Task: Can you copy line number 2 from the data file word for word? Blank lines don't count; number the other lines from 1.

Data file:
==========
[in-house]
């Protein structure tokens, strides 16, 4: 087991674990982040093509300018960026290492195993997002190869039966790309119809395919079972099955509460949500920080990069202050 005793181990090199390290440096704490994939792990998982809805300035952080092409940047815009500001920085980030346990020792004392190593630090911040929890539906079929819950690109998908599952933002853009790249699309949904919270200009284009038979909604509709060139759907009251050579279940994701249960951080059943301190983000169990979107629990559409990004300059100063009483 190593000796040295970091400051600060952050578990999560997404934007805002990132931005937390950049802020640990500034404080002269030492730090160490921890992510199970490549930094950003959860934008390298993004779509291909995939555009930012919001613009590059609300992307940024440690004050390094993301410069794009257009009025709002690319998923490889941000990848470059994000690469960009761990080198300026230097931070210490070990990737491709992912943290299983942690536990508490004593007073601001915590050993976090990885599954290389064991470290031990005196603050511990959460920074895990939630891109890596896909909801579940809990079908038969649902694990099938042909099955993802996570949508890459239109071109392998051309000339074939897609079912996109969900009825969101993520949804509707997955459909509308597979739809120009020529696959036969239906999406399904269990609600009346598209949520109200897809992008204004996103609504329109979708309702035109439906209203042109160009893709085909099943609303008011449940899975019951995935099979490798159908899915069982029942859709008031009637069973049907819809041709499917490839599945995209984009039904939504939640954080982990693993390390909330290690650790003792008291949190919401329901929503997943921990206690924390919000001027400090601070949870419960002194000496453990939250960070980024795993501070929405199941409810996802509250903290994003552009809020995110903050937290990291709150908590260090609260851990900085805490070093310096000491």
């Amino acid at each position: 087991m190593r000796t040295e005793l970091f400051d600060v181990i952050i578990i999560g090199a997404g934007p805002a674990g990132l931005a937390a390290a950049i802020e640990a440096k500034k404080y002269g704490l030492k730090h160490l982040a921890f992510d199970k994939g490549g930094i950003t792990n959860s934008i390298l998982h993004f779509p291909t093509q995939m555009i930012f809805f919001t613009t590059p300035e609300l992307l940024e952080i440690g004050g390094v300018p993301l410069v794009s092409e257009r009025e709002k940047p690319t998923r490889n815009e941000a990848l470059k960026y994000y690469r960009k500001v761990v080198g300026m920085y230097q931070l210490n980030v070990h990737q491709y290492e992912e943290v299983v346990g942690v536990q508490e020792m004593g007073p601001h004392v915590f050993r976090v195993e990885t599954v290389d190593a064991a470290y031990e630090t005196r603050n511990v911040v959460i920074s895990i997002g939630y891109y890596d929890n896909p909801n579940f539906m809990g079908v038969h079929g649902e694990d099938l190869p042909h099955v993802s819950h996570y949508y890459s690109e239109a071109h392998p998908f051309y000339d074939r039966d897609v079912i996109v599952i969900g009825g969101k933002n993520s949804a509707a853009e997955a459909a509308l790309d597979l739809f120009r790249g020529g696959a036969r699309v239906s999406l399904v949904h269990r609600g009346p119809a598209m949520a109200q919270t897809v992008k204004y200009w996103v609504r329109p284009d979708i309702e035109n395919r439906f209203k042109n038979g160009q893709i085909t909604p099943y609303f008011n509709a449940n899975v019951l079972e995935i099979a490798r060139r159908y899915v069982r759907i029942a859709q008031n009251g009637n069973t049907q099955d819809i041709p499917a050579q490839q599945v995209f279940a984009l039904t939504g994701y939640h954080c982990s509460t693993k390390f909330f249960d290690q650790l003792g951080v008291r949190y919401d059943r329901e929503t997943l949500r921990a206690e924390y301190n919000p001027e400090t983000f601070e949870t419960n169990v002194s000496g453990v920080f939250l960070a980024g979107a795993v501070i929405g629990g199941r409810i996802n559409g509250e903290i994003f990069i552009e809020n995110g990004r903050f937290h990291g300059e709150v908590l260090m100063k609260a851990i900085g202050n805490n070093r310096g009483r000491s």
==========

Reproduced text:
């Protein structure tokens, strides 16, 4: 087991674990982040093509300018960026290492195993997002190869039966790309119809395919079972099955509460949500920080990069202050 005793181990090199390290440096704490994939792990998982809805300035952080092409940047815009500001920085980030346990020792004392190593630090911040929890539906079929819950690109998908599952933002853009790249699309949904919270200009284009038979909604509709060139759907009251050579279940994701249960951080059943301190983000169990979107629990559409990004300059100063009483 190593000796040295970091400051600060952050578990999560997404934007805002990132931005937390950049802020640990500034404080002269030492730090160490921890992510199970490549930094950003959860934008390298993004779509291909995939555009930012919001613009590059609300992307940024440690004050390094993301410069794009257009009025709002690319998923490889941000990848470059994000690469960009761990080198300026230097931070210490070990990737491709992912943290299983942690536990508490004593007073601001915590050993976090990885599954290389064991470290031990005196603050511990959460920074895990939630891109890596896909909801579940809990079908038969649902694990099938042909099955993802996570949508890459239109071109392998051309000339074939897609079912996109969900009825969101993520949804509707997955459909509308597979739809120009020529696959036969239906999406399904269990609600009346598209949520109200897809992008204004996103609504329109979708309702035109439906209203042109160009893709085909099943609303008011449940899975019951995935099979490798159908899915069982029942859709008031009637069973049907819809041709499917490839599945995209984009039904939504939640954080982990693993390390909330290690650790003792008291949190919401329901929503997943921990206690924390919000001027400090601070949870419960002194000496453990939250960070980024795993501070929405199941409810996802509250903290994003552009809020995110903050937290990291709150908590260090609260851990900085805490070093310096000491």